Fadia Shamieh, 31, a Palestinian from the West Bank town of Beit Jala, is studying early childhood education and felt called to the St. Rachel Center. She admits that the work has its challenges; overcoming the language barrier, from learning unfamiliar names to beginning to convey ideas, was “very difficult at first,” she says. “There is no common language,” Ms. Shamieh says, “because the younger children are just beginning to learn Hebrew.” Yet this work rewards patience, and successive lessons grow easier with time. “Children are like sponges. They learn so quickly.” Guillaume Desbarbieux and his wife Amandine have spent the past two years volunteering at the day care center. They were sent by the Catholic Delegation for Cooperation, the international voluntary service agency run by the church in France. Mr. Desbarbieux, 26, says he and his wife, 24, were at first reluctant to volunteer in Israel, uncertain of whether they would be responding to a great need. “We heard it was a rich country,” he explains. “But we were excited to learn we would be caring for refugees’ babies.” The couple enrolled in an intensive Hebrew course, where they learned enough to communicate with the children. “I didn’t want to be a babysitter,” Mr. Desbarbieux says as he helps one toddler after another climb up the playground slide. “I originally wanted to do activities and work with the parents on educational benchmarks,” he says. Yet the young man observes that this has been a growing experience for himself, alongside the children — in addition to honing skills, his two years in Israel have made his faith “more concrete,” he says. “In the Mass you hear a lot about the biblical events that occurred in

Jerusalem, but it’s only when you visit the churches and walk the Via Dolorosa that the Bible truly comes alive,” he says.

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icking around a soccer ball with some of the other boys, 10-year-old Adam says he likes coming to the St. Rachel Center’s after-school program because he would otherwise be coming home to an empty house. His father, who came from Egypt, and his mother, from the Philippines, often work late as cleaners. “I like being here with my friends and getting help with my homework. My parents speak a little Hebrew, but not much,” he says. One house cleaner from Sri Lanka who requested anonymity says the center “has been a godsend.” “My son is learning so many things, numbers and colors in Hebrew,” she says of her nearly 2-year-old boy. “I speak English at home but that won’t help him once he’s enrolled in the Israeli school system.” Father Neuhaus says he dreams of the day the Jerusalem and Tel Aviv municipalities will begin to officially recognize the center and the children’s right to governmentsubsidized services — including access to Israel’s excellent universal health care. For now, the St. Rachel Center pays for a child’s private health insurance when his or her parents cannot afford it. Ms. Graziano dreams of expanding the St. Rachel Center, adding enough space and staff to accept the 58 children on the waiting list. “We don’t have a large room for the children to play indoors. In the summer we host up to 100 children.” She says she would also love a dedicated study, solely for the older students to do their homework.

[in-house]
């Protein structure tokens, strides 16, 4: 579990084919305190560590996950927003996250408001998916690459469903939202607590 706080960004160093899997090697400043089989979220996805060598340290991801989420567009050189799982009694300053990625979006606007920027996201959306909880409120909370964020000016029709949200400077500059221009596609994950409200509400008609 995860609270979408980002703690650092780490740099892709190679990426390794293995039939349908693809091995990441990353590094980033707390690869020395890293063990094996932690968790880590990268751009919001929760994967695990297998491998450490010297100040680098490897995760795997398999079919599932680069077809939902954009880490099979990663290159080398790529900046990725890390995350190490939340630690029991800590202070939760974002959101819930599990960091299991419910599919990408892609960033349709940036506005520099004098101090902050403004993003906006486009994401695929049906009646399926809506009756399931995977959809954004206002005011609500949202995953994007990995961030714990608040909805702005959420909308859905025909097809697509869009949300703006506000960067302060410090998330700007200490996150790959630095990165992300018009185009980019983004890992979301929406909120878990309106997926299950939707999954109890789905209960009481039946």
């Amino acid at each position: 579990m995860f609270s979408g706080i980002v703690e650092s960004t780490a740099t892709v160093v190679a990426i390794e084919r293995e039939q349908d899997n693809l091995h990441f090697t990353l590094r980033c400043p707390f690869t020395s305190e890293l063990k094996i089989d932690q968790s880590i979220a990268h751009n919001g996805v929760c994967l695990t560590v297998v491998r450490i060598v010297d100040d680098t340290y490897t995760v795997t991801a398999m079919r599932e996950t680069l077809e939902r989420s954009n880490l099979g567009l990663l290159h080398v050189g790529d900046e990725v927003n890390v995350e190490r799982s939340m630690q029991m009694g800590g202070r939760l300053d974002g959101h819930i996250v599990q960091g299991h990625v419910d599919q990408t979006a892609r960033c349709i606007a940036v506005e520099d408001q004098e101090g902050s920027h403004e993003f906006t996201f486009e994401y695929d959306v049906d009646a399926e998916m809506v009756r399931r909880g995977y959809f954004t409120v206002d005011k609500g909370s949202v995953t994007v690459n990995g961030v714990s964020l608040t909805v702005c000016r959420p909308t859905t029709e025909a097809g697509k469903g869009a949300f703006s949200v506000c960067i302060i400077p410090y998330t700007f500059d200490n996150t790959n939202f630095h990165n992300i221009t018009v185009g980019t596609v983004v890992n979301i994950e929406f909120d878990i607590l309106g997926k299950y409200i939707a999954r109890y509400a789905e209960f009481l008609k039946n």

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And in an ideal world, the government would also provide migrants and asylum seekers and their children the support services on which citizens rely. “Our children have a lot of trouble with self-confidence,” Ms. Graziano says. “Most have their basic needs met, but what they lack is a person to guide them through the place where they are born, but where they aren’t welcome.” Jerusalem-based journalist Michele Chabin has written for USA TODAY, National Catholic Register, Jewish Journal and ONE.

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Care for Marginalized

‘This Is the Only Light’ Caritas brings hope to young and old in Armenia by Gayane Abrahamyan

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ighty-year-old Marjik waits in her doorway in Artashat, Armenia, until she finally catches sight of the vehicle she has been expecting: a white car with “Love” painted in red on the side. She greets the arriving caregiver, Nelly, as she emerges from the car. “Oh, dear Nelly, what a good thing it is that you’ve come,” Marjik says. “Come, my girl, be my guest,” she says, inviting the woman into her home — little more than a shack.